Diagnosis of pregnancy and testing
Pregnancy is counted as 40 weeks, starting from the first day of the mother’s last menstrual period. Your estimated date to birth is only to give you a guide.
The unborn baby spends around 38 weeks in the womb, but the average length of pregnancy (gestation) is counted as 40 weeks. This is because pregnancy is counted from the first day of the woman’s last period, not the date of conception, which generally occurs two weeks later.
The moment of conception is when the woman’s ovum (egg) is fertilised by the man’s sperm.
All urine or blood pregnancy tests rely on the detection of human chorionic gonadotropin (hCG) produced by the placenta. Levels increase shortly after implantation, approximately double every 48 hours (this rise can range from 30% to 100% in normal pregnancies), reach a peak at 50–75 days, and fall to lower levels in the second and third trimesters. Pregnancy tests are performed on serum or urine and are accurate at the time of the missed period or shortly after it.
Compared with intrauterine pregnancies, ectopic pregnancies may show lower levels of hCG that plateau or fall in serial determinations. Quantitative assays of hCG repeated at 48-hour intervals are used in the diagnosis of ectopic pregnancy as well as in cases of molar pregnancy, threatened abortion, and missed abortion. Comparison of hCG levels between laboratories may be misleading in a given patient because different international standards may produce results that vary by as much as twofold.
hCG levels can also be problematic because they require a series of measurements. Progesterone levels, however, remain relatively stable in the first trimester. A single measurement of progesterone is the best indicator of whether a pregnancy is viable, although there is a broad indeterminate zone. A value less than 5 ng/mL (16 nmol/L) predicts pregnancy failure while a value greater than 25 ng/mL (80 nmoL/L) indicates a pregnancy will be successful. There is uncertainty when the value is between these two points. Combining several serum biomarkers (beta hCG and progesterone) may provide a better prediction of pregnancy viability.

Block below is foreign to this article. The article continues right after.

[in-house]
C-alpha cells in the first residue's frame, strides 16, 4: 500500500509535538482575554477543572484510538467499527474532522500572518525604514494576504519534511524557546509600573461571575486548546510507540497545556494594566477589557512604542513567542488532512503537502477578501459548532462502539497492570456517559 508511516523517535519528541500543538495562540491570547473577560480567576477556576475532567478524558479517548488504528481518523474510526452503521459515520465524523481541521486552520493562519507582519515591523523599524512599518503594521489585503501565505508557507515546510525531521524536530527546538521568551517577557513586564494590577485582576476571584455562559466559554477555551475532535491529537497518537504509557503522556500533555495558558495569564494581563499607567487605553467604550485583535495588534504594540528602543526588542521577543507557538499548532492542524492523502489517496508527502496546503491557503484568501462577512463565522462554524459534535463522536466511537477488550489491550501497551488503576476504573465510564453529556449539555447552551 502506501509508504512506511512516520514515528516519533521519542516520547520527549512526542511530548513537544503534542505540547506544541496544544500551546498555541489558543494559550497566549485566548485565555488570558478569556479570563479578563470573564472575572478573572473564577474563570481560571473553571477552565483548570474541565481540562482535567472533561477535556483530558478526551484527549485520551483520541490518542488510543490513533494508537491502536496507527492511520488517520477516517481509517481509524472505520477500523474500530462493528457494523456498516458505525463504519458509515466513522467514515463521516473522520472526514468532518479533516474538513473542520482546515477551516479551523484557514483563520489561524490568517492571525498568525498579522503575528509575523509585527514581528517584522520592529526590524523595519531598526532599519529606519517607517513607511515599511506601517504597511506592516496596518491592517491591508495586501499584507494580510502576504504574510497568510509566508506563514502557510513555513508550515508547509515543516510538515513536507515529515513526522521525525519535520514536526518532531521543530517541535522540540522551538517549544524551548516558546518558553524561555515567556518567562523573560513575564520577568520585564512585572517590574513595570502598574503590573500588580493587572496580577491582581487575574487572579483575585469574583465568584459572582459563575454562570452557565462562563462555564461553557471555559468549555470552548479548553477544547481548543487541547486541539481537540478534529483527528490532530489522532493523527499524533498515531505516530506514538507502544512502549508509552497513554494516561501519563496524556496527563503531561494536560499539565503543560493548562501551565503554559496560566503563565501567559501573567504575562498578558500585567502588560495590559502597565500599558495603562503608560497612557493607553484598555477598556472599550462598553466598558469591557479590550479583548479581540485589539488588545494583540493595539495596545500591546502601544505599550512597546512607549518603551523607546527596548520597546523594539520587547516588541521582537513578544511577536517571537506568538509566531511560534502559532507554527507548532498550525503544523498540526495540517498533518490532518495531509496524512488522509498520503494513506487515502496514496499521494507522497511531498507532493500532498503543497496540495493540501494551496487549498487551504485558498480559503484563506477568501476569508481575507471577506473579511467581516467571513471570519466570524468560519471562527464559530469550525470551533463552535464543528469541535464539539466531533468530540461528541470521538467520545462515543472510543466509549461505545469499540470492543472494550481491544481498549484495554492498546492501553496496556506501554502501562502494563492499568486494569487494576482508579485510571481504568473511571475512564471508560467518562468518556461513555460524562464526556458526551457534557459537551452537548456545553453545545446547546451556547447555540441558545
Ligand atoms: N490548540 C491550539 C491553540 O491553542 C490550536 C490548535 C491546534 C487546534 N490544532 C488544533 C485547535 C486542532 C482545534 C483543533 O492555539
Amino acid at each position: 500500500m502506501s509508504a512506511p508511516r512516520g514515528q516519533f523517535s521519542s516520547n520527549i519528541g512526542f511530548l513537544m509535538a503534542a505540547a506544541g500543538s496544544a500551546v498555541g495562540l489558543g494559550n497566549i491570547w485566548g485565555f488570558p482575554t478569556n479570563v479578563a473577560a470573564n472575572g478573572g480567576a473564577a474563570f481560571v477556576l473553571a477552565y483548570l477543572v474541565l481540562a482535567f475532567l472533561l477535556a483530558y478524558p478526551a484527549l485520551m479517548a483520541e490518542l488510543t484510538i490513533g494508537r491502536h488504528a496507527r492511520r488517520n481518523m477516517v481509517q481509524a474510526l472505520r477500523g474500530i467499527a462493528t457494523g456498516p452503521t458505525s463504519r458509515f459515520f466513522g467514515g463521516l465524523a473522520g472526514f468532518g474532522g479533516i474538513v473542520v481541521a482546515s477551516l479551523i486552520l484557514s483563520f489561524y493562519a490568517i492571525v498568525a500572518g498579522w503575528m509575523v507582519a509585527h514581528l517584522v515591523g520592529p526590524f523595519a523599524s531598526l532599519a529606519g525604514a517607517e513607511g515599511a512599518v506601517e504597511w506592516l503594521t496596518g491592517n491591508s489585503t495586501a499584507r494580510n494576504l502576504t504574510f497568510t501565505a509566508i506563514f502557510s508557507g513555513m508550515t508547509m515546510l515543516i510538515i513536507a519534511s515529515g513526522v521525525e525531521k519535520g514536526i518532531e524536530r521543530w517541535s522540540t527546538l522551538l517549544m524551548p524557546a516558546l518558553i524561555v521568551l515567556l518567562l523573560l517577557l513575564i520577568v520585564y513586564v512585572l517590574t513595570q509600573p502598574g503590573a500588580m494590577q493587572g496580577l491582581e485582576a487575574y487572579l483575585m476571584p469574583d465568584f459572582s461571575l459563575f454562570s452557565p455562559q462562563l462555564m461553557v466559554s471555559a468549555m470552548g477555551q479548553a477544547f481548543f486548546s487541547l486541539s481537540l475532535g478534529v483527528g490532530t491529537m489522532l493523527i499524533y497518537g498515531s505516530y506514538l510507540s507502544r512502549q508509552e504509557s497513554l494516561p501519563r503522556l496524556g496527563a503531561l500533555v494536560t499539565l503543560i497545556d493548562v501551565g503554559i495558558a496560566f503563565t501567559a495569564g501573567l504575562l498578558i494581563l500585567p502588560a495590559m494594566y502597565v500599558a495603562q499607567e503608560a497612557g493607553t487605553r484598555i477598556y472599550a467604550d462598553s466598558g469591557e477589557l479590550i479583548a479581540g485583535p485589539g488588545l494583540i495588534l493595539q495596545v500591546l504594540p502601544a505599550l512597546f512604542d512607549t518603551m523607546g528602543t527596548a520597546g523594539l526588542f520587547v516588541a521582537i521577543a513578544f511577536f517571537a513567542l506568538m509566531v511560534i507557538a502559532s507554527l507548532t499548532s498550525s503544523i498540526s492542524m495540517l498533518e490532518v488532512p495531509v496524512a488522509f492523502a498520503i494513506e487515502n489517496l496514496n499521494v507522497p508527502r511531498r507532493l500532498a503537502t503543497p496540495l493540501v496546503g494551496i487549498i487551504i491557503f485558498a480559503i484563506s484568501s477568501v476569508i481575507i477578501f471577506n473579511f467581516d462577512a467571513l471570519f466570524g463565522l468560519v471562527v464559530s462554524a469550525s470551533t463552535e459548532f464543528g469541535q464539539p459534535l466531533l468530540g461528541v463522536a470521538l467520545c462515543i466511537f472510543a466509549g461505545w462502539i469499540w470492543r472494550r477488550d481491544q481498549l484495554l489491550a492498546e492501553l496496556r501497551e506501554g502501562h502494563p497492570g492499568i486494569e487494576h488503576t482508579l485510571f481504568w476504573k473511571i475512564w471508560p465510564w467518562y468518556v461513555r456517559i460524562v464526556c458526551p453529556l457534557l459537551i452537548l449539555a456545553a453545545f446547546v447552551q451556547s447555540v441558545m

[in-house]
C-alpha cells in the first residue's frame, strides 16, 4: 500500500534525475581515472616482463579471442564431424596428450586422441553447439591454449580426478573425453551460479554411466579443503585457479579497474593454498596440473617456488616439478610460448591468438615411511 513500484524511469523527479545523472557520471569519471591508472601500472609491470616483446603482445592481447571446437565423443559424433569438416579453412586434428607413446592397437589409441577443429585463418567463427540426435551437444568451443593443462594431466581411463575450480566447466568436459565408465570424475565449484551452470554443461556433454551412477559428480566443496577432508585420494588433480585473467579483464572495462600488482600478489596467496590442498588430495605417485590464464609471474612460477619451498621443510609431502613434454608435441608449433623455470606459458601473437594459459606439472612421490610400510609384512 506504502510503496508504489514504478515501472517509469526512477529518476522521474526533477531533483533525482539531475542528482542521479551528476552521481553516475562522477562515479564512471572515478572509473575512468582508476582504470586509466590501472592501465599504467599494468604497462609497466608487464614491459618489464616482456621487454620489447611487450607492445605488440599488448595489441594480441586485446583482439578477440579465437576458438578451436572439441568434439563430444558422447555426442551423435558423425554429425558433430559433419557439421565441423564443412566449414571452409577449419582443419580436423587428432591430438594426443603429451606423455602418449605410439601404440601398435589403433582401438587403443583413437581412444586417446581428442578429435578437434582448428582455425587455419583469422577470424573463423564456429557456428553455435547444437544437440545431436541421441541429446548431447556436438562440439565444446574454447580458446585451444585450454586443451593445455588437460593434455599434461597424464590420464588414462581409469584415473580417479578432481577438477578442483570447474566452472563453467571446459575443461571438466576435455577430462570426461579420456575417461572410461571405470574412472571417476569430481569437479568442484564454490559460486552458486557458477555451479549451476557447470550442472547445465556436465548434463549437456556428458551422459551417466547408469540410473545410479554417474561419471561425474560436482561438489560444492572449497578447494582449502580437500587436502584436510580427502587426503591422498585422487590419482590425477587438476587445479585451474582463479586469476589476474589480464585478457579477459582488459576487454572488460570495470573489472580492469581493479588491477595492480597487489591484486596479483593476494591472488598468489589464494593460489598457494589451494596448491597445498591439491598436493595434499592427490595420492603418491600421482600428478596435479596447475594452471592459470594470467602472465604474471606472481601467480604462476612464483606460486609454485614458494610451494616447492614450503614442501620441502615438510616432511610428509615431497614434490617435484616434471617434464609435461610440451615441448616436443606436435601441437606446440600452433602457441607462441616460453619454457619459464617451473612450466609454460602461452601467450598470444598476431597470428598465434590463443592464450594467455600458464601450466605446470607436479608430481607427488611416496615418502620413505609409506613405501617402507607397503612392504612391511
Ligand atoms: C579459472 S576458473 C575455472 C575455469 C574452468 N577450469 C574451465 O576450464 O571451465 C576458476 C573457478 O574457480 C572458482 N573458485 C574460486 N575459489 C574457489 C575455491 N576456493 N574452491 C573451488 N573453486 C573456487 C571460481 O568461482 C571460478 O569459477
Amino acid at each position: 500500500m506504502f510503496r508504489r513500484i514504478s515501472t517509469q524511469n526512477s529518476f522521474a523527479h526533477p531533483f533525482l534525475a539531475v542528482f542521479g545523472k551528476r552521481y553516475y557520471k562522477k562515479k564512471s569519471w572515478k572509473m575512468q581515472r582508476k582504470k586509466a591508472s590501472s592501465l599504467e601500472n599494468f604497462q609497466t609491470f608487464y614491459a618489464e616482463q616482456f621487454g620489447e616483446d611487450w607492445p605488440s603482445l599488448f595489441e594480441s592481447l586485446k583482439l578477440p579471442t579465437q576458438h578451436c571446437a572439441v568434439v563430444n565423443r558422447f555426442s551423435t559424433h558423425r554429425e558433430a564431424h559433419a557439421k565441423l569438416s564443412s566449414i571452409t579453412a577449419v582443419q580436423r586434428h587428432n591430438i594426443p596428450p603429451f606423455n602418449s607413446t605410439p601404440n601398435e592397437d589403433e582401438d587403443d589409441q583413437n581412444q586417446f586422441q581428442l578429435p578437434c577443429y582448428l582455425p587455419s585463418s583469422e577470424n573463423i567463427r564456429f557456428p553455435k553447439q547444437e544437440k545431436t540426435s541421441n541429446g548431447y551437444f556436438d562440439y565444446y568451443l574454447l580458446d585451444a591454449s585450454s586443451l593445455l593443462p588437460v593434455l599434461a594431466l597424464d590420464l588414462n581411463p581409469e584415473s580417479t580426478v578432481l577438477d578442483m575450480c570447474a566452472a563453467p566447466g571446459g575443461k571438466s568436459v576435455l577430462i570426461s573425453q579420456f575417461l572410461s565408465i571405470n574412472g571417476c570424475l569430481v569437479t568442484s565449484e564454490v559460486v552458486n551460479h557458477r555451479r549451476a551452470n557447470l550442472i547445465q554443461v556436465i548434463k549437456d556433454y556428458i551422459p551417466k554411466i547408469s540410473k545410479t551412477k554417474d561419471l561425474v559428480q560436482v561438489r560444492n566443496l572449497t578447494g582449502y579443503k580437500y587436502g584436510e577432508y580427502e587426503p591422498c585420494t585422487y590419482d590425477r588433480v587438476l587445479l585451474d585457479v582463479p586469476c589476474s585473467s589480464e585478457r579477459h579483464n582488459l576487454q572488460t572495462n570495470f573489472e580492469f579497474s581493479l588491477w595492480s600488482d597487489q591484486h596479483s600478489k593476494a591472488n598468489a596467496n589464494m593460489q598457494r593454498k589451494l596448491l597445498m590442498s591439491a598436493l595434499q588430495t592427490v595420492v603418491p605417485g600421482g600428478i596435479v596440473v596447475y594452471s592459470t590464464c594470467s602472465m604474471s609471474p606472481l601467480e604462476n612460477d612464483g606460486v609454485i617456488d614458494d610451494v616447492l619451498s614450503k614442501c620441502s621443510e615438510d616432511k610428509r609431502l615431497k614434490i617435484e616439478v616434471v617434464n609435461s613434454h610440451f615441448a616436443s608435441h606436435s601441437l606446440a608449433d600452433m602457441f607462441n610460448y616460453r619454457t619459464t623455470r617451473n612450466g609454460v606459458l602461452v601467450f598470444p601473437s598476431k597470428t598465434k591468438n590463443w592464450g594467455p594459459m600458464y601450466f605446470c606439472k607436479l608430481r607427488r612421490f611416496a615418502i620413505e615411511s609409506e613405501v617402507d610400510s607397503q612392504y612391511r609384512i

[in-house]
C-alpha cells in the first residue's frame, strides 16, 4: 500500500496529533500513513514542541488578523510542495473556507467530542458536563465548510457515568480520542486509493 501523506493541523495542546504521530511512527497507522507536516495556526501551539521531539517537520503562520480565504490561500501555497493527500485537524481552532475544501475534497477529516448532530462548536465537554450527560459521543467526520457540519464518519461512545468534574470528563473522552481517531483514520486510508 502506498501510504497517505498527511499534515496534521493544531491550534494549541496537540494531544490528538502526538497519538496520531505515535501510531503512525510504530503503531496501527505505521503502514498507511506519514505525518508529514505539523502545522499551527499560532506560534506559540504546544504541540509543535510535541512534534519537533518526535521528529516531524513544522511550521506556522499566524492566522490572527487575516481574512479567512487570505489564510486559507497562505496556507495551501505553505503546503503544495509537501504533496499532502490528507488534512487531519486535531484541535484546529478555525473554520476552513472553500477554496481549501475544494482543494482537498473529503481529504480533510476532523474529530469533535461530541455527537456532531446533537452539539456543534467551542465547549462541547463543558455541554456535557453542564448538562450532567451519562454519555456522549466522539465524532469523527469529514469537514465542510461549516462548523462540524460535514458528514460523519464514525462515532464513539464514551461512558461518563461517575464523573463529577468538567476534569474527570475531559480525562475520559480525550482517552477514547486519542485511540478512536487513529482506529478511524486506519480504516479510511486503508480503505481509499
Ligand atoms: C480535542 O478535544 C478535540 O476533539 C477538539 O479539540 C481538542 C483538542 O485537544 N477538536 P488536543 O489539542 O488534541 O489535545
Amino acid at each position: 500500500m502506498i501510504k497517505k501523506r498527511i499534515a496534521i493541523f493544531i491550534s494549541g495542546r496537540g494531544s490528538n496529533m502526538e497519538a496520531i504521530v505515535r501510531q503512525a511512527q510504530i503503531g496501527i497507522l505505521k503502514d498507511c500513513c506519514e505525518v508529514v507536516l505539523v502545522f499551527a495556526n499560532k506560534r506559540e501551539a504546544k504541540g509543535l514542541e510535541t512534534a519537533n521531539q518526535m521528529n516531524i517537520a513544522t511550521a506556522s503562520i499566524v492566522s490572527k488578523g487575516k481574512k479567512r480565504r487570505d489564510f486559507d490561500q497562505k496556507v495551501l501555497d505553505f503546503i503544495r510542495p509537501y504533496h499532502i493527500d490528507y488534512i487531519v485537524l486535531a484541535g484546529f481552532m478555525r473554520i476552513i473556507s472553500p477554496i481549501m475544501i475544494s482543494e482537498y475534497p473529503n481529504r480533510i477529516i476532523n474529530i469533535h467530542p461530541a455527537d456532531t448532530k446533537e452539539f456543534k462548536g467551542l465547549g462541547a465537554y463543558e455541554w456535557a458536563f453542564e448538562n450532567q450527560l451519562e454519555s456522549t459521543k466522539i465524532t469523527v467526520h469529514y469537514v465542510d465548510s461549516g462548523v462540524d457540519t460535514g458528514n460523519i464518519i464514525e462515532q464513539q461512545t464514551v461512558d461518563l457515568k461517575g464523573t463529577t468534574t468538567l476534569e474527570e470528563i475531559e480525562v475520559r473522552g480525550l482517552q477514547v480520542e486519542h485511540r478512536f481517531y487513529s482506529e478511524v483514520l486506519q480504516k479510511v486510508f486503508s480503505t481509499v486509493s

Pregnancy of unknown location is a term used to describe a situation where a woman has a positive pregnancy test, but the location and viability of the pregnancy is not known because it is not seen on transvaginal ultrasound.
Manifestations of Pregnancy
The following symptoms and signs are usually due to pregnancy, but none are diagnostic. A record of the time and frequency of coitus is helpful for diagnosing and dating a pregnancy.
Amenorrhea, nausea and vomiting, breast tenderness and tingling, urinary frequency and urgency, “quickening” (perception of first movement noted at about the 18th week), weight gain.
B. Signs (in Weeks From Last Menstrual Period)
Breast changes (enlargement, vascular engorgement, colostrum) start to occur very early in pregnancy and continue until the postpartum period. Cyanosis of the vagina and cervical portio and softening of the cervix occur in about the 7th week. Softening of the cervicouterine junction takes place in the 8th week, and generalized enlargement and diffuse softening of the corpus occurs after the 8th week. When a woman’s abdomen will start to enlarge depends on her body habitus but typically starts in the 16th week.
The uterine fundus is palpable above the pubic symphysis by 12–15 weeks from the last menstrual period and reaches the umbilicus by 20–22 weeks. Fetal heart tones can be heard by Doppler at 10–12 weeks of gestation.
The nonpregnant uterus enlarged by myomas can be confused with the gravid uterus, but it is usually very firm and irregular. An ovarian tumor may be found midline, displacing the nonpregnant uterus to the side or posteriorly.
Ultrasonography and a pregnancy test will provide accurate diagnosis in these circumstances.